No way can this Dejado guy be a match for Promenade in the upcoming Breeders Cup Juvenile. It would be easier to hate him if he weren’t so darn nice. Worst of all for Alex, he likes her, and Promenade likes him.

Can Alex overcome her pride and realize she may not be the rider Promenade needs?

My review:

To Bottle Lightning answered a lot of questions that I had leading up to it. Questions that I posted at the end of my review for Morning Glory. Questions that I was happy to find out, were answered in To Bottle Lightning.

I was really happy to see that Alex had come a long was as a person in this series. She is still battling her demons, though, and I was waiting for someone to tell her to get help. Well, color me surprised when not only did Cade and Hilary bring it up but Carol did too. I wanted to cheer when I read that scene. For Hilary to bring it up to her actually meant something to me. It meant that Hilary cared.

What I also liked was that Alex was finally getting answers to her questions. She wanted to know why Cade and Hilary weren’t adopting her and they kept telling her to ask North. Well, North wasn’t answering that question and Hilary finally had enough. She brought Alex to North and told him to answer her questions and left. Which he did and surprised Alex. If you had read Born to Run, then you already knew the secret. But I’m not going to ruin the surprise. Read the books to find out. Oh and I thought his answer why things were left the way they were was bullsh*t. Pardon my French but it was.

I also liked that the author made Alex’s friendships realistic. Her friendship with Carol, which was wonderful, hit a bumpy patch when they started high school. Alex met another girl and Carol started spending time with Dejado…..the jockey that came in between Brooke and Alex’s friendship in Morning Glory. But what I liked, even more, was that Alex was questioning her sexuality and it was done in a way that didn’t take away from the book. She was attracted to her new friend and she also had feelings for Dejado. Even her new friend asked her if she liked girls and Alex couldn’t really answer that question. I loved it!!

Speaking of Dejado, I really liked him but felt he was put in an unfair position with Brooke. Brooke had a huge crush on him and he knew it but he liked Alex. He was very honest about it with Brooke but it did end up hurting her and damaging her relationship with Alex and Dejado. Meanwhile, Alex could care less about Dejado and let him know it. Why he kept on chasing after he is beyond me but I figured because he’s a teenage boy and that’s what they do. But with Alex’s new feelings towards him, I smell romance in the air. Or could the romance be with Carol, who is getting driving lessons from him?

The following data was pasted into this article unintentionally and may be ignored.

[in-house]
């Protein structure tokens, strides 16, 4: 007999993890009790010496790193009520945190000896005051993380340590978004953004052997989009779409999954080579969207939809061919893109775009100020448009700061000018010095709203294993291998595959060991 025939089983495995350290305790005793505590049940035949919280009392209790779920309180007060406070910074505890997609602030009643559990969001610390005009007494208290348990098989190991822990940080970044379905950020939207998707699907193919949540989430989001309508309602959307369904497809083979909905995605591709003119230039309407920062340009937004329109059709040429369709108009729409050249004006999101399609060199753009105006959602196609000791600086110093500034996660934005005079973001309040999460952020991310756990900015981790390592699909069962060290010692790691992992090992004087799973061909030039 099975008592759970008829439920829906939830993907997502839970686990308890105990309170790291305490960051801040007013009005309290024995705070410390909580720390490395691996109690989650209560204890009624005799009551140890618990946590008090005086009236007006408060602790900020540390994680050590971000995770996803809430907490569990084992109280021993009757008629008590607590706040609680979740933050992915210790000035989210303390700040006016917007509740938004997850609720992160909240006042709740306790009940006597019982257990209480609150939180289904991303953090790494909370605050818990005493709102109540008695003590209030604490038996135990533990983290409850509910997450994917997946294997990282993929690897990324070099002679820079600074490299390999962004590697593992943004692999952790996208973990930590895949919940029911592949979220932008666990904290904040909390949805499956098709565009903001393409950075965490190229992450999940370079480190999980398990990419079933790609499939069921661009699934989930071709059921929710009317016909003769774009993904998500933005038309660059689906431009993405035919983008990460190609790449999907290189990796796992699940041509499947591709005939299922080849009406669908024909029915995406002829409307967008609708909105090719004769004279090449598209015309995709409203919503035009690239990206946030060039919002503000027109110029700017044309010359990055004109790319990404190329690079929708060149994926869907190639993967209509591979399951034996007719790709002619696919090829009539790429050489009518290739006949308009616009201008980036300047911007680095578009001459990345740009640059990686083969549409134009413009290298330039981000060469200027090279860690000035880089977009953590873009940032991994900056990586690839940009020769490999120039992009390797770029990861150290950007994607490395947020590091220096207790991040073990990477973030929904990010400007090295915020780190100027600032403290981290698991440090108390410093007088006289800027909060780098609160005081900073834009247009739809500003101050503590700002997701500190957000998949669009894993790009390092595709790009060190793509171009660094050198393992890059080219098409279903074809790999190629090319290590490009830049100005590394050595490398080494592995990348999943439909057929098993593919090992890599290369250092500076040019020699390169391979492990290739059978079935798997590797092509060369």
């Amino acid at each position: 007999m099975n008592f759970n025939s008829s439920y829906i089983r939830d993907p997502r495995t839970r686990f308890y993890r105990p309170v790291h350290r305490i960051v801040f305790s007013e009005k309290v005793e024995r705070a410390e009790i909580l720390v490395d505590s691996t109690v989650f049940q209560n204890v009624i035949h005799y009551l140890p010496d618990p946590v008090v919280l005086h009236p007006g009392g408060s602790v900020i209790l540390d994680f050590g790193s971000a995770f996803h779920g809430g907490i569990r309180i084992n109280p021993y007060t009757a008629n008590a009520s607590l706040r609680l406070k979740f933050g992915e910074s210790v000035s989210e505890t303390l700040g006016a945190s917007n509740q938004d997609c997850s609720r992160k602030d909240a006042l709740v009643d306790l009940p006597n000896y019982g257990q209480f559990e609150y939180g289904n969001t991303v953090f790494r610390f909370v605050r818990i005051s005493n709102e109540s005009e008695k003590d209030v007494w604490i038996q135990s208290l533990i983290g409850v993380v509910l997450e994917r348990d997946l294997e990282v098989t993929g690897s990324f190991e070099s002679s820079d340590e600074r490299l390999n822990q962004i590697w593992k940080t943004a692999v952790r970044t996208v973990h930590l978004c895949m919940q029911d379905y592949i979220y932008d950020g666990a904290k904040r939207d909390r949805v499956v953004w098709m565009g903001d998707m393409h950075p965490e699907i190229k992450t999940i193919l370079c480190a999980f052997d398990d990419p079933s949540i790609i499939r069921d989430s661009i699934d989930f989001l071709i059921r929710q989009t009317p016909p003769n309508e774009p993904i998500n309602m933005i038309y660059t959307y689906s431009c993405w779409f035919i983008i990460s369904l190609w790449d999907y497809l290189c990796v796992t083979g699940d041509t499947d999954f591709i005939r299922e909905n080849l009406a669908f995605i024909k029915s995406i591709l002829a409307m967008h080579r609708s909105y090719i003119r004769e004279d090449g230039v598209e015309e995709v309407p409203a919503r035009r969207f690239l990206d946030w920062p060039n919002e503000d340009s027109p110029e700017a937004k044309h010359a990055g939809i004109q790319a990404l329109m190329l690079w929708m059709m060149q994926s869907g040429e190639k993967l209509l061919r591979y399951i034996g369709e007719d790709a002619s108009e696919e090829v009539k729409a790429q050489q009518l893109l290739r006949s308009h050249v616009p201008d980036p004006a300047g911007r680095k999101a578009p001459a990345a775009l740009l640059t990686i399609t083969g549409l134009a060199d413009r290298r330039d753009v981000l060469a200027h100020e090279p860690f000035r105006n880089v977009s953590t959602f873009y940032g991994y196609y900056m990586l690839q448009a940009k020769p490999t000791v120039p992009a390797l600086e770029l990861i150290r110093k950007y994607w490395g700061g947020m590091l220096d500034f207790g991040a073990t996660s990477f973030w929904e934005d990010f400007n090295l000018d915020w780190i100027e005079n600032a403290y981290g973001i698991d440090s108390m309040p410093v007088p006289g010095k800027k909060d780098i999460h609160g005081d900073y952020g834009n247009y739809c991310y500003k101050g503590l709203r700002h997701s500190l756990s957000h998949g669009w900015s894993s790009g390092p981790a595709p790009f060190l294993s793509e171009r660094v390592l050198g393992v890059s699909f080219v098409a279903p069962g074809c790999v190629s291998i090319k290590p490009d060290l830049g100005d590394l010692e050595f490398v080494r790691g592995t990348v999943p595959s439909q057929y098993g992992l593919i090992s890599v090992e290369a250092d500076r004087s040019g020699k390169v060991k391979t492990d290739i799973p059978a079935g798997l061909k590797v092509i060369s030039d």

As with Morning Glory, part of this book focuses on a different character. This time, it is Joe. His chapters went back from the time he met Dot, his wife, to when he was offered a job at North Oaks to when Dot was diagnosed and eventually passed away from cancer to when Rowan, Brooke’s mother, showed up pregnant, at his doorstep shortly after Dot’s funeral. What got me was how deeply he cared about everyone, including Alex. That was not something I was expecting when I read his chapters. It made me feel bad for him and I kind of wished that he would open up to Brooke about how he cared about her.

I did think that Alex training to be a jockey was a great move on North’s end. She was a natural rider and she had talent. Her only issue was that she was 15 and she wasn’t trained. So having Brooke, Alex’s frenemy, was a good choice. The two girls actually bonded, which I liked. They had so much going on in their friendship that it was tough to read their scenes. Then Joe took over and Alex started bonding with him too. It was weird to read that because Joe was so against Alex in the first few books.

The end of the book was a nail biter, for sure but I loved it. I am so ready to read book 5, it isn’t even funny. I do have a couple of questions that I hope are answered in book 5:

Will Alex ever race? (the most important one)

Will she have to choose between Katie or Dejado?

Will Brooke ever get over Dejado?

How many stars will I give To Bottle Lightning: 4

Why: Another great installment in the North Oaks series. Great plot lines, great characters

Will I reread: Yes

Will I recommend to family and friends: Yes

Age range: Young Adult

Why: Mild language.

**I received a free copy of this book and volunteered to review it**

Morning Glory (North Oak: Book 3) by Ann Hunter


Morning Glory (North Oak, #3)

Title: Morning Glory

Author: Ann Hunter

Publisher: Rebel House Ink

Date of publication: February 5th, 2016

Genre: Young Adult, Middle Grade

Number of pages: 184

POV: 3rd person

Series: North Oak

Born to Run – Book 1 (review here)

Yearling – Book 2 (review here)

Morning Glory – Book 3

To Bottle Lightning – Book 4

Where you can find Morning Glory: Amazon

Book synopsis (from Goodreads):

Sequel to Born to Run and Yearling

Can Alex & Brooke help Morning Glory overcome her racing slump?

When a terrible accident shakes the Showmans, Alex finds herself questioning her place in the family. Feeling like a second class citizen, she turns once again to find her solace in horse racing.
With a new filly to manage with Brooke, and Venus Galaxies’s first foal on the way, the girls must rely on each other to make things work out.
But will a handsome, foreign newcomer split them apart once again?

Find out in MORNING GLORY

To learn more about Morning Glory, check out this cool video by former jockey, Frankie Lavato:

My review:

Morning Glory picks up shortly after the events of Yearling. What I liked is that instead of focusing solely on Alex, the book shifts focus to Brooke and examines her relationship with Alex (which had been touched upon in the first two books), Laura and her grandfather, Joe….who is the head trainer at North Oaks. I thought that it was great that Brooke’s story got to be told in tandem with Alex’s because they shared so many similarities. The only thing is that Brooke was raised with love and Alex, well, if you read Born to Run, you know what happened to her.